What is Website Monitoring?

You have a website.

It’s the access point of your business. The bridge between you and the world. It’s how potential customers find and judge your business. They scan your landing page, consider your prices and products, and ideally, fork over their money. But what if they couldn’t?

There are a thousand and one reasons your website might be down, but that doesn’t matter to a customer. Every second your website is down is a potential customer lost, and potential income going to a competitor. How many customers can you afford to lose because they try to visit your website when it isn’t working? You need to know the instant your website goes down – a way to check your uptime. That’s where website monitoring comes in.

Website monitoring companies like NodePing periodically check your website and alert you when we can’t connect. We aren’t just some guys sitting at our computers pressing refresh every so often. NodePing has servers all over the world that can check your website as often as once a minute. If our probes cannot connect to your site, or it takes longer than you say it should for the site to respond we’ll immediately crosscheck from different locations globally and notify your contacts quickly so they can get things working again.

You can be alerted by our eight notification methods and all our plans include unlimited international SMS. With notification scheduling, you can choose who gets notified when, so the right people are alerted as soon as possible so you can get your website fixed and back up, making money.

NodePing was created by a pair of nerds who know the challenge of trying to maintain a website. We wanted to create a service that you could set and forget. We don’t have flashy graphs or cute pictures. We just quickly and accurately monitor your uptime. Simple as that.

So what is Website Monitoring? It’s what can save you from losing customers. It saves you money. Buy peace of mind by starting a free trial at NodePing.com.

SSL Check Now Supports SNI and UCC Certificates

We’re happy to announce a couple of enhancements to our SSL certificate check. We now support SNI and UCC certificates

SNI (Server Name Indication) passes the hostname to the server when we request the certificate. That allows you to serve multiple SSL certificates on a single IP address.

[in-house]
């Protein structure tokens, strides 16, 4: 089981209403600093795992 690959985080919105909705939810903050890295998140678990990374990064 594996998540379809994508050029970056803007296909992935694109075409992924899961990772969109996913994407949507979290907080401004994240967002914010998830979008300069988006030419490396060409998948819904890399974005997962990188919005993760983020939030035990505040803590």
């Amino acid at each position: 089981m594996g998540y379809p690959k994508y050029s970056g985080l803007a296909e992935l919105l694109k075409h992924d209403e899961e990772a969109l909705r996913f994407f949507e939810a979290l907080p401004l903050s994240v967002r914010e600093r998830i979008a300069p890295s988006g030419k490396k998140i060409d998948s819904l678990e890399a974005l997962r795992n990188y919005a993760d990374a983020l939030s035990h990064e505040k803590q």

UCC (Unified Communications Certificates) allow you use one certificate for multiple hostnames. Unlike wildcard certificates, which NodePing has supported from the beginning, UCC certificates can cover multiple hostnames on multiple domains.

As IPV4 addresses keep getting scarcer, the ability to monitor your SNI and UCC certificates for validity and expiration dates will become increasingly more important. NodePing is glad to be able to offer reliable monitoring for these SSL types.

If you’re not already a NodePing customer, please sign up for our free trial and see how SNI and UCC certificate monitoring can be easy and economical.

Monitoring password protected websites

Some of our customers have asked us to add basic authentication to our HTTP checks. They want to be able to check the availability of web pages that are protected from public access by a login. So, we have enhanced our HTTP and HTTP Content checks to support basic authentication.

This means that when you set up HTTP or HTTP Content checks in NodePing’s website monitoring service, you can now include a username and password in the URL. The format is username:password@host. We already supported both http and https requests and arbitrary ports in the URL. The following URL examples are all in a valid format for NodePing HTTP and HTTP Content checks (although these are fictitious, don’t actually use these URL’s in your checks), with this enhancement rounding out the list:

People who use this feature should be aware that HTTP basic authentication is not secure, which is one of the reasons we had not included it until now. This has required a small change to our Terms of Service to point out that we aren’t responsible for confidential information that is included in checks such as this. If you choose to include a username and password in your checks, you should take normal precautions to protect your data, including making sure that the login used for the checks is limited to no more access than is needed for the check, and avoid reusing passwords.

If you have any questions about basic authentication in HTTP or HTTP content checks, or about any aspect of our website monitoring, please don’t hesitate to ask us by emailing info@nodeping.com.

6 Sources of Residual Income for the Web Developer